The Summer of 1983 was a lost one. I broke my arm on the last day of school. I had finished my exam early and was arm wrestling with another over-achiever until we were told we could leave. My humorous snapped in two. I this had happened in present day, I'm sure we could've drained the Milwaukee Public School system of any and all funds at their disposal, claiming negligence on behalf of the teacher who let boys be boys. Of course, we didn't do that. My parents said I should have known better and I was sentenced to the worst punishment a 16 year old boy could get (well, maybe not worse than the girl he has a crush on laughing in his face in front of her friends)- a summer of nothing. By the time my right arm was useful again, there was one week left until the start of my senior year. So much for big fun.
The Summer of 2012 is shaping up that way, as well. Not because of any physical maladies on my part, but because my dog is dying. He was diagnosed with bone cancer on March 11th, had his left leg amputated on March 15th, and now we just wait for the cancer to spread. X-Rays are done every two months to see if the cancer has matasisized. So far, so good. Still, it's only a matter of time before it does, and then we say goodbye. My dog is 9 years old, which is above the average life expectancy for a rottweiler. Counting the amputation, he's had three major surgeries. Really, I don't remember a good long stretch where he wasn't in a cast, in a wrap, or didn't have the "cone of shame" around his head. We've spent an estimated $15,000 on his care. I'd do it agin, without hesitation.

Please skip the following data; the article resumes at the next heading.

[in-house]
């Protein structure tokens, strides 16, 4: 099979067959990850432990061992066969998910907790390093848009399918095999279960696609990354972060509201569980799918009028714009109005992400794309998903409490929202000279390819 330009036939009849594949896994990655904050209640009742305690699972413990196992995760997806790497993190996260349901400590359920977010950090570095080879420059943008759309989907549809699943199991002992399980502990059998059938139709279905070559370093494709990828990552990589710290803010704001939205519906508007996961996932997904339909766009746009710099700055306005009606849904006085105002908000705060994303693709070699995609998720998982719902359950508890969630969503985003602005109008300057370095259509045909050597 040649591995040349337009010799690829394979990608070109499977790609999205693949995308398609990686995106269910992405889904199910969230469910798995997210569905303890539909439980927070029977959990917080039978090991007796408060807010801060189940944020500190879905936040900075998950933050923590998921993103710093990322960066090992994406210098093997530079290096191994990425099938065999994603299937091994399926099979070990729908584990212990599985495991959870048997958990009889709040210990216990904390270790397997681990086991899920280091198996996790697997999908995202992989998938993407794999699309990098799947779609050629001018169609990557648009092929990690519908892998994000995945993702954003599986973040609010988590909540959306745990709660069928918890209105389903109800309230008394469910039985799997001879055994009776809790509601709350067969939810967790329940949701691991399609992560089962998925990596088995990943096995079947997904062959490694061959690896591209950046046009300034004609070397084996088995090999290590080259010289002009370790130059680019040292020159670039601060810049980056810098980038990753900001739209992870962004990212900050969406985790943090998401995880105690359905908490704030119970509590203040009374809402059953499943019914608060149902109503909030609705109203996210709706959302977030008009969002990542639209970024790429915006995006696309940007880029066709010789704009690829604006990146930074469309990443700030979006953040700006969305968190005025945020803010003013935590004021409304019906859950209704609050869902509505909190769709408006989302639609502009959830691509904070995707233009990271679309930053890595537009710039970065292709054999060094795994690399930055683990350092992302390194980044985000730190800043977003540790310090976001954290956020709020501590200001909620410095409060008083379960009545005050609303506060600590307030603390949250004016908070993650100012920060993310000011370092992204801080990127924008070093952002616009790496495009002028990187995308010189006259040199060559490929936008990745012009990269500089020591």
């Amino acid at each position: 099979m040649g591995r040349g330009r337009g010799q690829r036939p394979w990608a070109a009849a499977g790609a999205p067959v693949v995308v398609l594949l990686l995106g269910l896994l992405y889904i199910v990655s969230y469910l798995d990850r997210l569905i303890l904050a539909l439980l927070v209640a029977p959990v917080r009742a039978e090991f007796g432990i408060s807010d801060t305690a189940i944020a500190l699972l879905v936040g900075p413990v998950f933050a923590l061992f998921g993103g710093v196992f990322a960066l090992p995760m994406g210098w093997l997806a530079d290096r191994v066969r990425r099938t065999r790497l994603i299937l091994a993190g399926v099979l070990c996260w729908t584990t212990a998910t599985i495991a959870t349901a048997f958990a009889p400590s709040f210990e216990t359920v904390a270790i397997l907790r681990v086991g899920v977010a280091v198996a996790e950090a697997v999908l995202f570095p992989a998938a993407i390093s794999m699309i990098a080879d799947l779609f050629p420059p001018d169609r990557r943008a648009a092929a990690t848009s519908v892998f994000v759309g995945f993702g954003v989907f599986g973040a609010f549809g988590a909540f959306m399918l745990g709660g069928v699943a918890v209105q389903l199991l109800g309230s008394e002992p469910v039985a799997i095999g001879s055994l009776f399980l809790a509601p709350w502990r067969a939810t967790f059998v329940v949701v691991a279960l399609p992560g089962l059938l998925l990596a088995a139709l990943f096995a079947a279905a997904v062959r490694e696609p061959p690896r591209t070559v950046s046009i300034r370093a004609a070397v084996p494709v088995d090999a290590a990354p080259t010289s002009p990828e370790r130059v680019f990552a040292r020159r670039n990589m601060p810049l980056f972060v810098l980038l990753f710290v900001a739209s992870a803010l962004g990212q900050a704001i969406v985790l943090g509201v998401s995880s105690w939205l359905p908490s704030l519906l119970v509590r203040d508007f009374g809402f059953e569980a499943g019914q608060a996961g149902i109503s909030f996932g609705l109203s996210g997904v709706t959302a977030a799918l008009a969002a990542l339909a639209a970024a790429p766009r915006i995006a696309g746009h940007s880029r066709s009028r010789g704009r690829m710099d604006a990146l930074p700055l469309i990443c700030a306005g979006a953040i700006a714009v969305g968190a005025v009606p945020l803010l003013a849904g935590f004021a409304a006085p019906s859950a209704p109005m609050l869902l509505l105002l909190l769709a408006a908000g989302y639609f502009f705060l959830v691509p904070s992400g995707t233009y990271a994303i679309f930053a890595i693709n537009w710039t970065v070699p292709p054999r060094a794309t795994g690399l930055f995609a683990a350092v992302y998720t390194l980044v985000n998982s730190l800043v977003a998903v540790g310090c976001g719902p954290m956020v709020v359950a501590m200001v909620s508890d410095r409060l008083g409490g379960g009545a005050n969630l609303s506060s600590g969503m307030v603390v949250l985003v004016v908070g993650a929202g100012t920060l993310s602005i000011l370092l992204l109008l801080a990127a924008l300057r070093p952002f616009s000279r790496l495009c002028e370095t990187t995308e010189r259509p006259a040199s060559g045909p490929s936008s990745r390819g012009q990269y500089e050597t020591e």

Any good times I've had since his diagnosis are quickly doused by me thinking about Maverick's condition. Whether it's a night out with the Fellas, a afternoon out with my gal, or even a week-long cruise up the California coast, it's impossible for me to shake what is inevitably coming.
When we first got Maverick, he separated himself from a pack of pups and walked up to my wife, wisely choosing us over a couple of families with young children. He may obey me more than her, but it's her dog. I can't communicate how sad I feel about what's happening because then she gets sad, and then I have to make her feel better. That leaves me no time for my own grief, and with no one to really talk to about it. I'm not sure talking about it would help, anyway. Writing about it here sure hasn't. But I have to purge somewhere, and I can't think of anywhere else that's appropriate
All planned trips have been tabled. It's all about staying close to home, and getting the most we can from our best friend. As I write, he's laying by my feet, playing with his bone. He has the most to be afraid of, yet is the strongest of us all